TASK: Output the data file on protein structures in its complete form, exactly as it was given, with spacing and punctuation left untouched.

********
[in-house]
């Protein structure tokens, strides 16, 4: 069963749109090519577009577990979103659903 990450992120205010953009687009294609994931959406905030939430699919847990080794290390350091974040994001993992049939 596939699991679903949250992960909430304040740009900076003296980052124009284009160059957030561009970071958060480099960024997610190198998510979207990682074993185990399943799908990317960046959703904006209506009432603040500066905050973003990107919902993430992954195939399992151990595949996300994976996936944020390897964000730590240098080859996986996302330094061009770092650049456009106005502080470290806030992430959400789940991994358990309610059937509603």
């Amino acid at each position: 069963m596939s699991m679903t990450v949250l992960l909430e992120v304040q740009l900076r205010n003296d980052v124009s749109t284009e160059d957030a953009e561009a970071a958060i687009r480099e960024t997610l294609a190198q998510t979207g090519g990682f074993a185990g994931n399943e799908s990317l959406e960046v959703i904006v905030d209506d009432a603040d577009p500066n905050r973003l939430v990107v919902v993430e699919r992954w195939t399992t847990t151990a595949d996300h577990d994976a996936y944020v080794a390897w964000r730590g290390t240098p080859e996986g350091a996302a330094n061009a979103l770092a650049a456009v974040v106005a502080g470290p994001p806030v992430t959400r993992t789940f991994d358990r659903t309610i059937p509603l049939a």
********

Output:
[in-house]
């Protein structure tokens, strides 16, 4: 069963749109090519577009577990979103659903 990450992120205010953009687009294609994931959406905030939430699919847990080794290390350091974040994001993992049939 596939699991679903949250992960909430304040740009900076003296980052124009284009160059957030561009970071958060480099960024997610190198998510979207990682074993185990399943799908990317960046959703904006209506009432603040500066905050973003990107919902993430992954195939399992151990595949996300994976996936944020390897964000730590240098080859996986996302330094061009770092650049456009106005502080470290806030992430959400789940991994358990309610059937509603």
């Amino acid at each position: 069963m596939s699991m679903t990450v949250l992960l909430e992120v304040q740009l900076r205010n003296d980052v124009s749109t284009e160059d957030a953009e561009a970071a958060i687009r480099e960024t997610l294609a190198q998510t979207g090519g990682f074993a185990g994931n399943e799908s990317l959406e960046v959703i904006v905030d209506d009432a603040d577009p500066n905050r973003l939430v990107v919902v993430e699919r992954w195939t399992t847990t151990a595949d996300h577990d994976a996936y944020v080794a390897w964000r730590g290390t240098p080859e996986g350091a996302a330094n061009a979103l770092a650049a456009v974040v106005a502080g470290p994001p806030v992430t959400r993992t789940f991994d358990r659903t309610i059937p509603l049939a």